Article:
NEW YORK: Pakistan is “hopeful” that pledged reconstruction funding to rebuild parts of the country damaged by floods last year will be disbursed soon, Foreign Minister Jalil Abbas Jilani said on Friday.
At a press conference during the UN General Assembly in New York, he told Arab News: “Pakistan is one of the worst affected as far as climate change is concerned because it has affected about 33 million people.
“One-third of the country was inundated with water, and about $30 billion worth of losses were suffered.”
Pakistan was devastated by the 2022 floods, which were the world’s deadliest since those in southern Asia in 2020.
About a month after last year’s disaster, Pakistan and other countries attending the UN Climate Change Conference in Egypt decided to establish the Loss and Damage Fund to assist countries in dealing with the effects of climate change.
Many donors have pledged funds to help Pakistan rebuild flood-affected areas. The Islamic Development Bank pledged more than $4 billion, the World Bank $2 billion and Saudi Arabia $1 billion.
“So far, there has been very little which has trickled down from the international community as far as the rehabilitation and reconstruction work that has to be carried out. Pakistan is doing that from its own resources,” Jilani told Arab News.
“Our banks are issuing loans on easy terms to all those people who were affected. But then obviously, there are limits to what the banking industry can do.
“This is the kind of situation we’re in. I think we’re hopeful that most of the promises which were made by the donors will be fulfilled shortly.”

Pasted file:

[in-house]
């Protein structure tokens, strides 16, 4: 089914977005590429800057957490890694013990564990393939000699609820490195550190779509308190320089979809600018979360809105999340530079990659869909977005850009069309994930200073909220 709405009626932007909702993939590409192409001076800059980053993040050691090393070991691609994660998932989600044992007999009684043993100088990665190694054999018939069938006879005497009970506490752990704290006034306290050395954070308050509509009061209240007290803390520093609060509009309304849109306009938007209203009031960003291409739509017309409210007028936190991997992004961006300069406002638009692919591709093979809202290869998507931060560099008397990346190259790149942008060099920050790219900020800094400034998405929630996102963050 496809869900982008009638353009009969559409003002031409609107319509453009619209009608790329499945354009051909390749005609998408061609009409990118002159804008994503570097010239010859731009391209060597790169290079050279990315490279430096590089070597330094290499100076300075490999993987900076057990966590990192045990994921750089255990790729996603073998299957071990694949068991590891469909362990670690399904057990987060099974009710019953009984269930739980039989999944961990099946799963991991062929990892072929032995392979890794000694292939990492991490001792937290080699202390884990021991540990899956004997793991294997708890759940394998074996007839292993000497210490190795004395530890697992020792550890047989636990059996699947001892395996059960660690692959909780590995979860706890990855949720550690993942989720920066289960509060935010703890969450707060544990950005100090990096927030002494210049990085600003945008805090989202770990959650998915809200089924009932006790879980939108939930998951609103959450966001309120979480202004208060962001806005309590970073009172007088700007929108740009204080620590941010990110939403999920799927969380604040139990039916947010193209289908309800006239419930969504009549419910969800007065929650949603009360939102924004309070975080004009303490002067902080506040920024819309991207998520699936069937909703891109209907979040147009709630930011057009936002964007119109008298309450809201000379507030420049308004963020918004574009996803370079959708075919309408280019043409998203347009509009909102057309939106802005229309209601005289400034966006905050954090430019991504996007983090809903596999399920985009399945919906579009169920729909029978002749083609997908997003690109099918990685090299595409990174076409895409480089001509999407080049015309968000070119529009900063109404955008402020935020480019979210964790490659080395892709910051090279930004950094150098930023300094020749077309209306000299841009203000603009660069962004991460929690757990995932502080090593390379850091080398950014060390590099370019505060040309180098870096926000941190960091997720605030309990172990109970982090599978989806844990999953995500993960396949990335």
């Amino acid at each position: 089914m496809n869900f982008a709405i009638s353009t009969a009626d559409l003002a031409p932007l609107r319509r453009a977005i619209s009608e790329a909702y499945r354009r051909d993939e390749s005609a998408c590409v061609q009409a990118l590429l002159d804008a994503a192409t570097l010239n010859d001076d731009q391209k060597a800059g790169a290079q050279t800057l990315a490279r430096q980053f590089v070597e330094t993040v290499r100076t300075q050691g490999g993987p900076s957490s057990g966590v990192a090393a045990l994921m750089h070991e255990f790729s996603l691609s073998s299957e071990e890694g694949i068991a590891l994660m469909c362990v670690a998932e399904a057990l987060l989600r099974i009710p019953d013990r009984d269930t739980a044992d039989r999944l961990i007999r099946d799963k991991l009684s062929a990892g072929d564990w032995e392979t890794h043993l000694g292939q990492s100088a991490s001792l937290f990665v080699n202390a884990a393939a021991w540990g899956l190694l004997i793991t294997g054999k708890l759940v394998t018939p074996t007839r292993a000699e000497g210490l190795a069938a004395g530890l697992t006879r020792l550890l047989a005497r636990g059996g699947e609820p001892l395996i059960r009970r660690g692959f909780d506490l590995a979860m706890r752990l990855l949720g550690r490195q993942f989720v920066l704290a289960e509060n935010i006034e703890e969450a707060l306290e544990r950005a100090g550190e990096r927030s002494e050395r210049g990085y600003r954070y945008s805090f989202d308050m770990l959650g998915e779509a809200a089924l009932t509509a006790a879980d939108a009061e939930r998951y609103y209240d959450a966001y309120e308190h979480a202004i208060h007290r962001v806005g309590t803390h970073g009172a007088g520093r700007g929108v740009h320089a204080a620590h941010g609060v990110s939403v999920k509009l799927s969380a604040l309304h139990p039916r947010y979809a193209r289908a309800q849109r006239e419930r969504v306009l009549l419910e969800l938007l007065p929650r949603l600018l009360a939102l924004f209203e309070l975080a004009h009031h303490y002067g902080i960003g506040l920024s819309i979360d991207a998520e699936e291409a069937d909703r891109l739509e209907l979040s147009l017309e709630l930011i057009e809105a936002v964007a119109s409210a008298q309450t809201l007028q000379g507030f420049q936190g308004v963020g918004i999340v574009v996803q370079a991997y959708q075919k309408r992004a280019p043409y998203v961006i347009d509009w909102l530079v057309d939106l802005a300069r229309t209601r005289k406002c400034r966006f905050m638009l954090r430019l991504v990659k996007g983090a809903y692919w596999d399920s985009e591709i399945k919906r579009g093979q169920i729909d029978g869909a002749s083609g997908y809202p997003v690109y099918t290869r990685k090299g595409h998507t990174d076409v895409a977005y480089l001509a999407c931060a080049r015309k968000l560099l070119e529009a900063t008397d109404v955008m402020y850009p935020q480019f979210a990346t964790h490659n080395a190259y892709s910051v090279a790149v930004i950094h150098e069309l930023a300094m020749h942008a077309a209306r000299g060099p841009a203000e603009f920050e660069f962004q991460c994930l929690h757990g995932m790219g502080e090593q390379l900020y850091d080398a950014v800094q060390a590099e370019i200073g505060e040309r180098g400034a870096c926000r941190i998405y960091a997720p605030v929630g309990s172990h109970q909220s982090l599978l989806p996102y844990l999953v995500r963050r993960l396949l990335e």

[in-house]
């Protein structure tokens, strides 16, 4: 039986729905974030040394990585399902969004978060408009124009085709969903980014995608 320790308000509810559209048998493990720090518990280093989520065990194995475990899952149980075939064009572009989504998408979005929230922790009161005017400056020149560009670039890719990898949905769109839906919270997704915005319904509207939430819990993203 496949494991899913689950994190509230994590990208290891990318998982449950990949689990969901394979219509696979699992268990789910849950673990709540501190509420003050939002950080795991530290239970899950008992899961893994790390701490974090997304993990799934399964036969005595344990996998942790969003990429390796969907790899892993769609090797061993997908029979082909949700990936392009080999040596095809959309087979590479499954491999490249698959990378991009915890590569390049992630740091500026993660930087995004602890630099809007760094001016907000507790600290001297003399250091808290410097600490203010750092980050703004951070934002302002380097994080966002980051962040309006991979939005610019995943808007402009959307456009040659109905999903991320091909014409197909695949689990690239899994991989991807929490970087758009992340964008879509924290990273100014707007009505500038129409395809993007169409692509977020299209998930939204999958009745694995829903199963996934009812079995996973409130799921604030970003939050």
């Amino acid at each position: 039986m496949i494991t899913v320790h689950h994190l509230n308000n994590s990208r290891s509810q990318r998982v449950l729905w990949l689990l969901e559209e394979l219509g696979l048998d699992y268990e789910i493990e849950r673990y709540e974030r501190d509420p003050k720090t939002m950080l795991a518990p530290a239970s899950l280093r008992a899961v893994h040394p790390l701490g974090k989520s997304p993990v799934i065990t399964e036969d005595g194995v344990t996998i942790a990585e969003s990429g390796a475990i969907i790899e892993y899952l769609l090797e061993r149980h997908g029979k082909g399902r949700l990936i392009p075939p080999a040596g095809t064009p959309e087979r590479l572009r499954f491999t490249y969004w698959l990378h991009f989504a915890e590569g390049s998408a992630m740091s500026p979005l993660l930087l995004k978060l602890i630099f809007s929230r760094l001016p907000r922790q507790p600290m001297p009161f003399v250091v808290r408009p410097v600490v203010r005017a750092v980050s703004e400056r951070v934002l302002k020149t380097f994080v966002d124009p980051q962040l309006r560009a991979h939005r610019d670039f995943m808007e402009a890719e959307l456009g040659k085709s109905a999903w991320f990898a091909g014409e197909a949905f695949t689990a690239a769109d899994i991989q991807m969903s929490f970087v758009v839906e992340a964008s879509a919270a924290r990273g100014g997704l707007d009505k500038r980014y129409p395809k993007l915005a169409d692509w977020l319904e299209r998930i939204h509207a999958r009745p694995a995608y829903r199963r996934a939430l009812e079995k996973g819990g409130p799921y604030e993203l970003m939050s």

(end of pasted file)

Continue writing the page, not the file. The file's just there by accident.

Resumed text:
Regarding foreign policy, Jilani described the formation of new blocs and rivalries in the Asia-Pacific region as “a very uncomfortable situation” for Pakistan.
“Asia-Pacific has been a very peaceful region, a prosperous region, and it has made great economic strides in the last 40-50 years. Any tension within the Asia-Pacific region, from our point of view, is certainly not good for peace and stability in the region,” he said, adding that Pakistan prioritizes good relations with all countries, specifically mentioning China and the US.
When asked about Islamabad’s potential to confront the Pakistani Taliban, which operates along the border with Afghanistan, Jilani said: “Afghanistan is a sovereign country. Pakistan follows a policy of non-interference … while respecting the sovereignty of other countries.
“At the same time, we have expectations that the Afghan side would take action against all groups who are violating Afghanistan’s soil to carry out terrorist activities against other countries.”
Jilani added that during a meeting between the foreign ministers of China, Pakistan and Afghanistan in May, “there was a reiteration of this commitment by the Afghan side that they won’t allow Afghan soil to be used against other countries.”
Jilani also praised Pakistan’s commitment to democracy and free elections. “We’re a democratic country. There’s absolutely no doubt about it. In Pakistan, when parliament has completed its full term, it’s a constitutional requirement that there’s a caretaker setup which is meant to ensure neutrality in the next elections,” he said.
“This is meant to ensure that the elections are free and fair, and is meant to ensure that people are able to participate in the voting process without any violence.”
Jilani said Pakistan is heavily involved in efforts to tackle Islamophobia in Europe, and had made a case for the criminalization of religious-based hate speech in the Organisation of Islamic Cooperation’s Contact Group on Muslims in Europe.
“We also appreciated the introduction of a bill by the government of Denmark which would criminalize such offenses, either the burning of holy books or insulting the prophets of any religion. I think this is a good step they’ve taken,” he added, saying he is hopeful that if such a bill passed in Demark, other European nations may follow suit.